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Dear readers, our Unveiling Barcelona series is sadly ending, but before we board with you on your flight home, we want to take you to one of the city’s most enchanting and magical spots: Tibidabo Mountain.

#Tip10: Visit Alex’s favorite spot in the city, Tibidabo!

We have to be honest, reaching this captivating spot involves quite a long trip, requiring four different modes of transportation, but trust us, it’s absolutely worth it!

  1. Start your journey by taking the underground to the ‘Catalunya’ stop.
  2. Hop on either the S1 or S2 train to ‘Peu del Funicular.’
  3. Board the funicular from Vallvidrera Inferior to Vallvidrera Superior, where you’ll find yourself in a charming village.
  4. Take the bus for eight stops until you reach Tibidabo.

(All transportation is covered with the T-mobilitat pass.)

Standing at 512 meters, Tibidabo is the highest peak in the Collserola mountain range. This range, which stretches 17 km in length and 6 km in width, lies between the Besòs and Llobregat rivers and is part of the Catalan Coastal Range. Collserola is a remarkable natural area, home to approximately ten million trees, making it one of the largest metropolitan natural parks in the world.

To trace the mountain’s connection to Barcelona, we go back to 1283 when King Peter II “the Great” (Peter III of Aragon) designated it as one of the city’s boundaries. Known in the medieval period as Puig de l’Àliga, it was renamed Tibidabo in the 16th century by monks from the Sant Jeroni monastery. The name comes from the Gospel of Saint Matthew, combining the Latin words “tibi” and “dabo,” meaning “I will give you.” Tibidabo offers breathtaking panoramic views of the city as a landmark visible from nearly anywhere in Barcelona.

In 1886, a small chapel dedicated to the Sacred Heart was the first permanent structure built on the summit; nowadays, this building is a breathtaking cathedral dominating the hill. The construction of the Temple of the Sacred Heart, designed by Enric Sagnier, started in 1902 and finished in 1961. It is a neo-gothic style monument crowned by a monumental bronze statue of the Sacred Heart, blessing the city from a height of 600 meters. The top of the temple, at 575m above sea level, can be reached by lift and offers fantastic views over Barcelona. Two years later, the final stretch of the road to the Amusement Park was completed for the Universal Exhibition, featuring an Arab-style pavilion constructed for Queen Maria Cristina’s visit. However, the major push for the development of Tibidabo came in 1899, driven by Salvador Andreu i Grau, an innovative pharmacist. He aimed to make the mountain more accessible to the people of Barcelona by creating a tramway, a funicular, and a large amusement park. Construction began in the mid-1900s, transforming the mountain into a major tourist attraction. On October 29, 1901, the avenue, tram, and funicular were inaugurated.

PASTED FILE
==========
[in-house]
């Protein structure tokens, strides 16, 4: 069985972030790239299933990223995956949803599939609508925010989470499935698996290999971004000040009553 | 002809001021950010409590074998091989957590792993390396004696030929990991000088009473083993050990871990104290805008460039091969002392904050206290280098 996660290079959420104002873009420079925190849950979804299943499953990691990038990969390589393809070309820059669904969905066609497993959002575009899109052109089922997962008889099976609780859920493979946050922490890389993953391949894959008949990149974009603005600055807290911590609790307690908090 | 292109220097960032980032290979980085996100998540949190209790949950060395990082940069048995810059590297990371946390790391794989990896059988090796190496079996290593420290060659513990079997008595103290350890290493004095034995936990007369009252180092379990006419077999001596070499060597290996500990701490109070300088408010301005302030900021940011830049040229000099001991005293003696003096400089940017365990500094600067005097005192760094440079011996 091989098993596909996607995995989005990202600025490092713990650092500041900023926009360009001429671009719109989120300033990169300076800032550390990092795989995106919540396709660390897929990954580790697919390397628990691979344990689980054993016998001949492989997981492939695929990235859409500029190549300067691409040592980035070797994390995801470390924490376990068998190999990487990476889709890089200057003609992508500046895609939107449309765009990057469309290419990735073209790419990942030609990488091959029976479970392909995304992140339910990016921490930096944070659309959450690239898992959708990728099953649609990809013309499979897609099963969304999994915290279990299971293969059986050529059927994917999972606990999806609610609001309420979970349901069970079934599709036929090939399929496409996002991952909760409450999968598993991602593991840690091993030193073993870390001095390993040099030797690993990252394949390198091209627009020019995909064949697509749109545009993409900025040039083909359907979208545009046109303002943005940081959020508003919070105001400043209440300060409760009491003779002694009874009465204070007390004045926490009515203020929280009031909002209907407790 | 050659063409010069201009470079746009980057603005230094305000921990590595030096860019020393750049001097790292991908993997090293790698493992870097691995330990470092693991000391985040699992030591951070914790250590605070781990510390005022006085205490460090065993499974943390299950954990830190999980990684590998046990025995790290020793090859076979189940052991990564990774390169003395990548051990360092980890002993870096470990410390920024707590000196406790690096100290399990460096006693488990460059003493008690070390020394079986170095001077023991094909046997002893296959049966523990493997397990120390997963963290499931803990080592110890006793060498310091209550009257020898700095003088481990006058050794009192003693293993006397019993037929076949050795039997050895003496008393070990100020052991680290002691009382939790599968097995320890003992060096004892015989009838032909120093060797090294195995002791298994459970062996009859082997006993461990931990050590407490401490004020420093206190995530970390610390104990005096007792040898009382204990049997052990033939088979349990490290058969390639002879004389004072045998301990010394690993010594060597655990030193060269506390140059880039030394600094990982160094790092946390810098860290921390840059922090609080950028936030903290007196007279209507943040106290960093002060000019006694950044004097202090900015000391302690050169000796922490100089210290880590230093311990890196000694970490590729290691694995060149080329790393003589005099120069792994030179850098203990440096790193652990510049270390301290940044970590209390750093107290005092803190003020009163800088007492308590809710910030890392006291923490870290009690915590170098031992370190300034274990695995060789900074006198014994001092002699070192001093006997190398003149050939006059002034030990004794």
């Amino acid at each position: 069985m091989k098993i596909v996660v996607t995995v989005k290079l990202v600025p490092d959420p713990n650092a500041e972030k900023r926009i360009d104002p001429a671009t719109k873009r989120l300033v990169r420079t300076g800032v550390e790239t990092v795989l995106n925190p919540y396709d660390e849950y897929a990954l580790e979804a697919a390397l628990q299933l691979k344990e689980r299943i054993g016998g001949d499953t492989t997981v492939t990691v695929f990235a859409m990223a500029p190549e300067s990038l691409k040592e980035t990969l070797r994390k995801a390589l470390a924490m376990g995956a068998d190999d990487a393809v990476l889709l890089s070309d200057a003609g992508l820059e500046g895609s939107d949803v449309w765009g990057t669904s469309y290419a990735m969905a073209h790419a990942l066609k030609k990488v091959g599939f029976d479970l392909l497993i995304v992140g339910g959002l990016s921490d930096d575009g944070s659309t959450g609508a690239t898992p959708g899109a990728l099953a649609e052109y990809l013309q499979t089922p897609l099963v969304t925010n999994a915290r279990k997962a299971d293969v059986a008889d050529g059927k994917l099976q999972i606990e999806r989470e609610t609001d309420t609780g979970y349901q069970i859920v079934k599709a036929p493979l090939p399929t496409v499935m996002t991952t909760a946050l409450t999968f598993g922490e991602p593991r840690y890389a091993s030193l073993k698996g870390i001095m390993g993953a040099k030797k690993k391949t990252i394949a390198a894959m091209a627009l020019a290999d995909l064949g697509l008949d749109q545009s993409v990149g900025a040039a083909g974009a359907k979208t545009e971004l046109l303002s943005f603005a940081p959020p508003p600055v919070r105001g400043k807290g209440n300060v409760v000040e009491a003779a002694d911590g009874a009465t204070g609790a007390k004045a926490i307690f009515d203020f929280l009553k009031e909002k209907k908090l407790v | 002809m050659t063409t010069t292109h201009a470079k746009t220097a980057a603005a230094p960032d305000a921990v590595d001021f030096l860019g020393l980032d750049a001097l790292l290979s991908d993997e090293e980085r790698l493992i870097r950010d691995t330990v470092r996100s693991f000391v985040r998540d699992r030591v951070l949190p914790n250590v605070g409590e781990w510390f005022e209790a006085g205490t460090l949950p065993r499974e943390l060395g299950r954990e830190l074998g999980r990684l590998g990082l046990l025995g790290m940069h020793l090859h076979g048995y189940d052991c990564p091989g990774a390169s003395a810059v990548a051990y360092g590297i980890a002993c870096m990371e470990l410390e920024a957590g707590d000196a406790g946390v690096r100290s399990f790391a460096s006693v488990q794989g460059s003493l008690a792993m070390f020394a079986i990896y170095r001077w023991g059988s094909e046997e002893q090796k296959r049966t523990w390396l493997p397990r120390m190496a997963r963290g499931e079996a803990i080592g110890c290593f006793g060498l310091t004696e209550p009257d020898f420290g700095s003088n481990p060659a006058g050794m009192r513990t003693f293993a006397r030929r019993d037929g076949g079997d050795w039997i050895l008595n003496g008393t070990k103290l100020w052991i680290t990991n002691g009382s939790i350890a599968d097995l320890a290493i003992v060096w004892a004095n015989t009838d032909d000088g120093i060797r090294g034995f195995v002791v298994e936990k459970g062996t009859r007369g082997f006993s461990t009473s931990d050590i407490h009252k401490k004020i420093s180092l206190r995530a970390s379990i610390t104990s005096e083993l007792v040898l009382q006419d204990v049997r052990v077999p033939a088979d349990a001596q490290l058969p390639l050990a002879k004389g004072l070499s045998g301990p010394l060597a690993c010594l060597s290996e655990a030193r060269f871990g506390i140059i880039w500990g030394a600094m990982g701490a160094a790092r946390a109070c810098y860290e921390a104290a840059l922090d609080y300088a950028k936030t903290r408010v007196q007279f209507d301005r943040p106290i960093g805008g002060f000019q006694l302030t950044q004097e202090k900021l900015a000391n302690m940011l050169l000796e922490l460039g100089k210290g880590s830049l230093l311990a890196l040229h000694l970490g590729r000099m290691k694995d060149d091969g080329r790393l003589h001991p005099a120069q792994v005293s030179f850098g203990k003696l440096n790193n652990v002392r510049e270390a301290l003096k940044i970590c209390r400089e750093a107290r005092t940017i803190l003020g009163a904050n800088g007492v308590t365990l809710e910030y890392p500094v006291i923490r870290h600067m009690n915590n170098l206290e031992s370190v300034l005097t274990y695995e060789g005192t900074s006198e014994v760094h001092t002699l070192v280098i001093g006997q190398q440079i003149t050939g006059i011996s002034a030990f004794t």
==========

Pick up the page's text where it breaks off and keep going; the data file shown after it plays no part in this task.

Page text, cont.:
At the top of this peak, magic happens. We suggest saving this experience for your last day in Barcelona; it will be the perfect way to say farewell to this beautiful city. The panoramic wheel and the merry-go-round, set against the incredible cityscape and the endless sea, create a truly magical atmosphere.

Take time to reflect on your journey in this wonderful city—the beauty of its art, the surprises in its encounters, and the dynamism and vitality of its culture. As you admire the view, you’ll understand how this trip has changed you, leaving you with unforgettable memories of Spain and a deeper understanding of yourself.

This spot will give you a postcard-perfect landscape you’ll treasure in your memory. It’s not a goodbye, as wherever you are, Barcelona will always be in your heart.

Bon viatge, ens veiem a la pròxima estació!

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